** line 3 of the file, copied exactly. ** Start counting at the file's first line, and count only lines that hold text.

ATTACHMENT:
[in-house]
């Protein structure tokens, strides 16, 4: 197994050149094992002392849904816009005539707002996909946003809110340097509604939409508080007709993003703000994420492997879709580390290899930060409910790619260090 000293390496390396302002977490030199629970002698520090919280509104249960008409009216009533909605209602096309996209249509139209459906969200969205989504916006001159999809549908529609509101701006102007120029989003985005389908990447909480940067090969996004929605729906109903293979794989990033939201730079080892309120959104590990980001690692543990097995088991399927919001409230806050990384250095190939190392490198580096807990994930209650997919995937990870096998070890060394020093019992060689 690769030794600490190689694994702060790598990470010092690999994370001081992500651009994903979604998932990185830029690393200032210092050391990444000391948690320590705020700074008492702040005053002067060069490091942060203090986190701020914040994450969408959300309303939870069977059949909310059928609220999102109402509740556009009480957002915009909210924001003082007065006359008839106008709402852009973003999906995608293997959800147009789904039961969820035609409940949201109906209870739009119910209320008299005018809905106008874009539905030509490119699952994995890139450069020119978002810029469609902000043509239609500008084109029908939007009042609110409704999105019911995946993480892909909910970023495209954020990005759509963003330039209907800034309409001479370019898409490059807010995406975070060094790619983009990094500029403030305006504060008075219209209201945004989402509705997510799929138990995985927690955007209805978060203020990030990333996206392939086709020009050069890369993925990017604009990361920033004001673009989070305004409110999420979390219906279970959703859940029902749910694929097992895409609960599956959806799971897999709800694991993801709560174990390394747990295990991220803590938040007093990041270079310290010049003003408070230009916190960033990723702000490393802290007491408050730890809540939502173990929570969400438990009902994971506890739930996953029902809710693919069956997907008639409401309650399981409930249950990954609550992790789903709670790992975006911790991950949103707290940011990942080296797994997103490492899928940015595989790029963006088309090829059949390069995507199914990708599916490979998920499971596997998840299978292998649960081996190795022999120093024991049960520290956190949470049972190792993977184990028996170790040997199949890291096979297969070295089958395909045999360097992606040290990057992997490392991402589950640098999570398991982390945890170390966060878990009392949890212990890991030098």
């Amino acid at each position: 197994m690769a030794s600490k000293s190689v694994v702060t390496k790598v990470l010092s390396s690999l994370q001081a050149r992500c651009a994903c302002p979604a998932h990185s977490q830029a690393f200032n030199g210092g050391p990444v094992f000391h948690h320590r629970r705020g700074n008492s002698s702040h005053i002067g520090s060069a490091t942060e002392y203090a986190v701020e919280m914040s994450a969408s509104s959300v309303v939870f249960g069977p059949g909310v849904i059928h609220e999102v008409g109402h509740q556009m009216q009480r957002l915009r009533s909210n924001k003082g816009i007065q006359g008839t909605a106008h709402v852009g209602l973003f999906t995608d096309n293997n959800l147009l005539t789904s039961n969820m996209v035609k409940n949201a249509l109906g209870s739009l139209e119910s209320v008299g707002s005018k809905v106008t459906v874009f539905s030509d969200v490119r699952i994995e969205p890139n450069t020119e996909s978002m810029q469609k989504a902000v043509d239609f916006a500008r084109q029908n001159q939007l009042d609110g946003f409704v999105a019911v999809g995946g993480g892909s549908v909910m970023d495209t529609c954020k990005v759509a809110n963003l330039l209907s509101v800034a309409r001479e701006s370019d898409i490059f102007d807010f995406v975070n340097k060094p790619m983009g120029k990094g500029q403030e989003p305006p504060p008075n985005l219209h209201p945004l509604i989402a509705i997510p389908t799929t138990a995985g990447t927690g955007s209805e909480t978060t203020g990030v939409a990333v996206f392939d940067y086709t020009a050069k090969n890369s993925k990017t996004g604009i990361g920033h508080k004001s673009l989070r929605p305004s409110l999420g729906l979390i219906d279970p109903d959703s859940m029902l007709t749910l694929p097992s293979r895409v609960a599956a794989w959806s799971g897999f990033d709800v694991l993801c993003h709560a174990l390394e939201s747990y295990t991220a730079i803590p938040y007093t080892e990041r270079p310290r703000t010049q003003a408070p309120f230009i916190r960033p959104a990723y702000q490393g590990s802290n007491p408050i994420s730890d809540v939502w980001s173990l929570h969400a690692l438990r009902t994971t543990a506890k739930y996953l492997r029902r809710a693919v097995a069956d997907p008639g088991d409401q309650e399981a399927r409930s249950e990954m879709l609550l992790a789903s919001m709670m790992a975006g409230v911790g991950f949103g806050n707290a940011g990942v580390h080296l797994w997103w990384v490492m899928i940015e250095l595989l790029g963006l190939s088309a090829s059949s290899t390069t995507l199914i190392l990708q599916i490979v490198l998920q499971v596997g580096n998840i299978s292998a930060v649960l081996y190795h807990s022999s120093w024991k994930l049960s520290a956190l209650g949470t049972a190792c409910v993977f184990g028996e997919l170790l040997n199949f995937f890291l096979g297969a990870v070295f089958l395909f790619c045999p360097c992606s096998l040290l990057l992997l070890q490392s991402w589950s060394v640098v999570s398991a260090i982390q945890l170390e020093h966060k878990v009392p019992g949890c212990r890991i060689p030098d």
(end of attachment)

């Amino acid at each position: 197994m690769a030794s600490k000293s190689v694994v702060t390496k790598v990470l010092s390396s690999l994370q001081a050149r992500c651009a994903c302002p979604a998932h990185s977490q830029a690393f200032n030199g210092g050391p990444v094992f000391h948690h320590r629970r705020g700074n008492s002698s702040h005053i002067g520090s060069a490091t942060e002392y203090a986190v701020e919280m914040s994450a969408s509104s959300v309303v939870f249960g069977p059949g909310v849904i059928h609220e999102v008409g109402h509740q556009m009216q009480r957002l915009r009533s909210n924001k003082g816009i007065q006359g008839t909605a106008h709402v852009g209602l973003f999906t995608d096309n293997n959800l147009l005539t789904s039961n969820m996209v035609k409940n949201a249509l109906g209870s739009l139209e119910s209320v008299g707002s005018k809905v106008t459906v874009f539905s030509d969200v490119r699952i994995e969205p890139n450069t020119e996909s978002m810029q469609k989504a902000v043509d239609f916006a500008r084109q029908n001159q939007l009042d609110g946003f409704v999105a019911v999809g995946g993480g892909s549908v909910m970023d495209t529609c954020k990005v759509a809110n963003l330039l209907s509101v800034a309409r001479e701006s370019d898409i490059f102007d807010f995406v975070n340097k060094p790619m983009g120029k990094g500029q403030e989003p305006p504060p008075n985005l219209h209201p945004l509604i989402a509705i997510p389908t799929t138990a995985g990447t927690g955007s209805e909480t978060t203020g990030v939409a990333v996206f392939d940067y086709t020009a050069k090969n890369s993925k990017t996004g604009i990361g920033h508080k004001s673009l989070r929605p305004s409110l999420g729906l979390i219906d279970p109903d959703s859940m029902l007709t749910l694929p097992s293979r895409v609960a599956a794989w959806s799971g897999f990033d709800v694991l993801c993003h709560a174990l390394e939201s747990y295990t991220a730079i803590p938040y007093t080892e990041r270079p310290r703000t010049q003003a408070p309120f230009i916190r960033p959104a990723y702000q490393g590990s802290n007491p408050i994420s730890d809540v939502w980001s173990l929570h969400a690692l438990r009902t994971t543990a506890k739930y996953l492997r029902r809710a693919v097995a069956d997907p008639g088991d409401q309650e399981a399927r409930s249950e990954m879709l609550l992790a789903s919001m709670m790992a975006g409230v911790g991950f949103g806050n707290a940011g990942v580390h080296l797994w997103w990384v490492m899928i940015e250095l595989l790029g963006l190939s088309a090829s059949s290899t390069t995507l199914i190392l990708q599916i490979v490198l998920q499971v596997g580096n998840i299978s292998a930060v649960l081996y190795h807990s022999s120093w024991k994930l049960s520290a956190l209650g949470t049972a190792c409910v993977f184990g028996e997919l170790l040997n199949f995937f890291l096979g297969a990870v070295f089958l395909f790619c045999p360097c992606s096998l040290l990057l992997l070890q490392s991402w589950s060394v640098v999570s398991a260090i982390q945890l170390e020093h966060k878990v009392p019992g949890c212990r890991i060689p030098d």